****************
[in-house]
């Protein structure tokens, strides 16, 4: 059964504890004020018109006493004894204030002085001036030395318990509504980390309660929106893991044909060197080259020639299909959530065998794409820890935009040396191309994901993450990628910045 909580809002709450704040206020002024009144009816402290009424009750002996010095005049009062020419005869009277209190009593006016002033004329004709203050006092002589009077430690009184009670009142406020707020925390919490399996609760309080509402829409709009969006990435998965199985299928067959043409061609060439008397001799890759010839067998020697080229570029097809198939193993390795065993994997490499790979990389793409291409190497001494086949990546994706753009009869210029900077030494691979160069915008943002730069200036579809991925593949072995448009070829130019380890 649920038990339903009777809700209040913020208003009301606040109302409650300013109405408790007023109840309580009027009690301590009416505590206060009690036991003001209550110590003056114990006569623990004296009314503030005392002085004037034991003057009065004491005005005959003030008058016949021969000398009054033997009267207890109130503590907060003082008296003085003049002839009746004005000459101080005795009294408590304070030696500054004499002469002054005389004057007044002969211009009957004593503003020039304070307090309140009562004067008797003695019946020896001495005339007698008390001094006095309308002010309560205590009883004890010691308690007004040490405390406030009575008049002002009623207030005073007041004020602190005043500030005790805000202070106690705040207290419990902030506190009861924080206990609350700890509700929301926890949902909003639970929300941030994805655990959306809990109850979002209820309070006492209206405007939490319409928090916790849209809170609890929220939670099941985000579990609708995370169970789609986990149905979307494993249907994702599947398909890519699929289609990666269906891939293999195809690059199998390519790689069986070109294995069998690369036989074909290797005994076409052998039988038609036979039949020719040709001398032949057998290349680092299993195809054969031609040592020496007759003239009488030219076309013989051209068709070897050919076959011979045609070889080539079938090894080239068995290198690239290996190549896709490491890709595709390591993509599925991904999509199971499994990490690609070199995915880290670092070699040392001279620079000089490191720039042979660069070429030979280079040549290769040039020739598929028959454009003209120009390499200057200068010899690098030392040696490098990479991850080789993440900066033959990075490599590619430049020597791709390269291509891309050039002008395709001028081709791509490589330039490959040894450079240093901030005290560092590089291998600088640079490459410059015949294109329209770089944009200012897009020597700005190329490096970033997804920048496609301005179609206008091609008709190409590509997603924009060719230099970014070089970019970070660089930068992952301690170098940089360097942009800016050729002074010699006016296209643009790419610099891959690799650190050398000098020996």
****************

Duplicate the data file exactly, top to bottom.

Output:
[in-house]
């Protein structure tokens, strides 16, 4: 059964504890004020018109006493004894204030002085001036030395318990509504980390309660929106893991044909060197080259020639299909959530065998794409820890935009040396191309994901993450990628910045 909580809002709450704040206020002024009144009816402290009424009750002996010095005049009062020419005869009277209190009593006016002033004329004709203050006092002589009077430690009184009670009142406020707020925390919490399996609760309080509402829409709009969006990435998965199985299928067959043409061609060439008397001799890759010839067998020697080229570029097809198939193993390795065993994997490499790979990389793409291409190497001494086949990546994706753009009869210029900077030494691979160069915008943002730069200036579809991925593949072995448009070829130019380890 649920038990339903009777809700209040913020208003009301606040109302409650300013109405408790007023109840309580009027009690301590009416505590206060009690036991003001209550110590003056114990006569623990004296009314503030005392002085004037034991003057009065004491005005005959003030008058016949021969000398009054033997009267207890109130503590907060003082008296003085003049002839009746004005000459101080005795009294408590304070030696500054004499002469002054005389004057007044002969211009009957004593503003020039304070307090309140009562004067008797003695019946020896001495005339007698008390001094006095309308002010309560205590009883004890010691308690007004040490405390406030009575008049002002009623207030005073007041004020602190005043500030005790805000202070106690705040207290419990902030506190009861924080206990609350700890509700929301926890949902909003639970929300941030994805655990959306809990109850979002209820309070006492209206405007939490319409928090916790849209809170609890929220939670099941985000579990609708995370169970789609986990149905979307494993249907994702599947398909890519699929289609990666269906891939293999195809690059199998390519790689069986070109294995069998690369036989074909290797005994076409052998039988038609036979039949020719040709001398032949057998290349680092299993195809054969031609040592020496007759003239009488030219076309013989051209068709070897050919076959011979045609070889080539079938090894080239068995290198690239290996190549896709490491890709595709390591993509599925991904999509199971499994990490690609070199995915880290670092070699040392001279620079000089490191720039042979660069070429030979280079040549290769040039020739598929028959454009003209120009390499200057200068010899690098030392040696490098990479991850080789993440900066033959990075490599590619430049020597791709390269291509891309050039002008395709001028081709791509490589330039490959040894450079240093901030005290560092590089291998600088640079490459410059015949294109329209770089944009200012897009020597700005190329490096970033997804920048496609301005179609206008091609008709190409590509997603924009060719230099970014070089970019970070660089930068992952301690170098940089360097942009800016050729002074010699006016296209643009790419610099891959690799650190050398000098020996």